I didn't feel that was fair. The word erotic was misapplied — I sincerely doubt that any 21st–century woman who has been the victim of stalking would describe the experience as erotic — but I felt the word thriller was a fair description. Certainly, there were times when I thought the movie had an Alfred Hitchcock or Brian De Palma aura, particularly when the stalker was hiding in Fairchild's closet watching her without her knowledge.

Perhaps those who nominated films and people for the then–new Razzies expected to see more skin than they did. Given Fairchild's status as something of a sex symbol, that may explain their negative reactions.

I won't pretend that the script couldn't have been better — much better, in fact. When one looks at the movie today, many of the lines sound like cliches and the acting often lacks believability. As the story progresses, one comes to the conclusion that the story has been promising something it can't or won't deliver.

Nevertheless, a great opportunity may have been lost. Several celebrities were the victims of stalkers in the 1980s, eventually prompting California to become the first state to pass anti–stalking laws in the early 1990s.

If stalking had been taken more seriously when "The Seduction" was made, actresses Dominique Dunne and Rebecca Schaeffer might not have been killed and Theresa Saldana might not have endured a near–fatal stabbing.

But the movie was panned, and it took nearly another decade before society recognized stalking as the crime it is.

Part of the problem may have been the title. "The Seduction" made the actions of Fairchild's stalker seem almost noble — the passionate, heroic and romantic (and, in that context, excusable) acts of a man deeply in love.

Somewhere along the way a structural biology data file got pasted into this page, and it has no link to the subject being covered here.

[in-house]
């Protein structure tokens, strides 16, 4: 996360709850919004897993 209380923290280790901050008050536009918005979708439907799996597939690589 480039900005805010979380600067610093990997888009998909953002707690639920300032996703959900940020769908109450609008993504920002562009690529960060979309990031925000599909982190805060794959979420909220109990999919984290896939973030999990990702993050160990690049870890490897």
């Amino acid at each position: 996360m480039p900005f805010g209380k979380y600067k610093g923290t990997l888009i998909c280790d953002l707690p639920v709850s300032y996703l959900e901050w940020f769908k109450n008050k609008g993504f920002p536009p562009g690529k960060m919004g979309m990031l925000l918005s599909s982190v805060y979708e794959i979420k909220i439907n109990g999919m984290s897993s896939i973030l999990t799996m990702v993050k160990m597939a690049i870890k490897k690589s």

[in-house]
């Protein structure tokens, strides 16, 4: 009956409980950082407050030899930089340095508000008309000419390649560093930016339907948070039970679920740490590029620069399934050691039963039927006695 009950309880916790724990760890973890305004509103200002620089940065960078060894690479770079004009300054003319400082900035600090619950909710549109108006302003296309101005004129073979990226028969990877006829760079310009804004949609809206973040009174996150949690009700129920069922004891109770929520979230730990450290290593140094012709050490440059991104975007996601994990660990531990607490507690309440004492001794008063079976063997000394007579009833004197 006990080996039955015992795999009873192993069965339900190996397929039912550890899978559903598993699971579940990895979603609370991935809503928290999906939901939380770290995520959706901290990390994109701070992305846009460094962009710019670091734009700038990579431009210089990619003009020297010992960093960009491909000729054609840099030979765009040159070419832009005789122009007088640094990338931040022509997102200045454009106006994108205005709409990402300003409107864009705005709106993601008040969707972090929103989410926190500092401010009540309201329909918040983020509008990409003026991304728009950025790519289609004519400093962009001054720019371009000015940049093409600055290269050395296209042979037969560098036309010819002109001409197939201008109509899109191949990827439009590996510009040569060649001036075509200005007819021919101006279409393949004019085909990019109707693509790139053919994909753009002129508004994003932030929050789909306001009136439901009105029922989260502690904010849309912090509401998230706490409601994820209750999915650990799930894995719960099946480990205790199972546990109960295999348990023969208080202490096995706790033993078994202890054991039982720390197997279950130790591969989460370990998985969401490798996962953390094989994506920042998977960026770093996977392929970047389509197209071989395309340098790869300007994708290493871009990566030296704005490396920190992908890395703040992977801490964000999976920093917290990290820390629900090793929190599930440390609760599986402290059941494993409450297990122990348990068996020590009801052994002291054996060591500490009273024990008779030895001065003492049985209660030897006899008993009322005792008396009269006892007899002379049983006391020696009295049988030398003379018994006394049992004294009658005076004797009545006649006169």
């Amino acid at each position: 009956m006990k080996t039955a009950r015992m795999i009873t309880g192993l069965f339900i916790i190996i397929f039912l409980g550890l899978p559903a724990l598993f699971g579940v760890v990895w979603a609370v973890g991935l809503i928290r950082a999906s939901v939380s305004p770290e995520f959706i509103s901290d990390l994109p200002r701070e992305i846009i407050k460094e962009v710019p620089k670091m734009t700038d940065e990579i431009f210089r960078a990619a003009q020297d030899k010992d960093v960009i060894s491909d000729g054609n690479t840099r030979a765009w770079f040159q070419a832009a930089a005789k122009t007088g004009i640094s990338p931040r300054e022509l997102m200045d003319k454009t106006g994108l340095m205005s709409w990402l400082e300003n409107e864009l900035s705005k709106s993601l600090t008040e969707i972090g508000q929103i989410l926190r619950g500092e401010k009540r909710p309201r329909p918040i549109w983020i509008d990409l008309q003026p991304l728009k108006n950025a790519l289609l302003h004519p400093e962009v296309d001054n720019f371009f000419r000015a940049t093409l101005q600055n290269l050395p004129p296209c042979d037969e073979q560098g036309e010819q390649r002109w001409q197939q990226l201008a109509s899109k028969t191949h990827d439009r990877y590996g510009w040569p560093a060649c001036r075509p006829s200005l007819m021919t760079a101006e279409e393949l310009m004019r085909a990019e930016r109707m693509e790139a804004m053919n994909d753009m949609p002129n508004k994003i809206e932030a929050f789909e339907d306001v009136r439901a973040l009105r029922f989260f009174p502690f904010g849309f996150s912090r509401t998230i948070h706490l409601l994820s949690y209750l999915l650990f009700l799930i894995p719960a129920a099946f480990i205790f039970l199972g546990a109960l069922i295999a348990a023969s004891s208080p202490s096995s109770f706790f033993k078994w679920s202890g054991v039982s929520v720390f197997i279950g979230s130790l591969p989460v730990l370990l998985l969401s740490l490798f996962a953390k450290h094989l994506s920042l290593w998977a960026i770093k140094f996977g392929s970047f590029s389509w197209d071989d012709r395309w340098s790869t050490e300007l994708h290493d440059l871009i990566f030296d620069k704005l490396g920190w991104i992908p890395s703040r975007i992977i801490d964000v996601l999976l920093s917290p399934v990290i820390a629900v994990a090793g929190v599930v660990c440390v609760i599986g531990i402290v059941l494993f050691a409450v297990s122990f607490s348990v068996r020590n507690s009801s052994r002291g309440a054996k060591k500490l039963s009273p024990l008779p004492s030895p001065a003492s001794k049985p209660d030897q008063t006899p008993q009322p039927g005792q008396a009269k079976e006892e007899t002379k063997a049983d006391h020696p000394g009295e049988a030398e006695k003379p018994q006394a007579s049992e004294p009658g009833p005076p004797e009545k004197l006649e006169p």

I have no doubt that many stalkers see themselves precisely that way. Many may be totally unaware of the negative impact their actions have on the lives of the women they pursue. They believe they are being persistent and that the object of their affections will come around.

If the title had sounded more ominous, reflecting the odious nature of stalking, viewers might have taken the subject matter more seriously, and the opportunity to make a statement might not have been lost.

At least one prominent person apparently did appreciate the effort that was made — Bette Davis, who reportedly saw the movie on cable and was inspired to write a letter to Fairchild telling her how much Davis admired her work.

Fairchild's performance really was groundbreaking in much the same way as Elizabeth Montgomery's performance in TV's "A Case of Rape," which brought attention to the shabby treatment of rape victims by the legal system a few years earlier.

"A Case of Rape," however, had a better script, and Montgomery's performance was stronger than Fairchild's.

Still, I give credit where credit is due. For all its flaws, Fairchild's performance did rise above the exploitative nature of the script.

And I'd like to think that its cautionary tale wasn't entirely lost for a decade, that there were lives that were saved and acts of savagery that were prevented before legislators in most places enacted laws designed to curb stalking.

But I doubt it.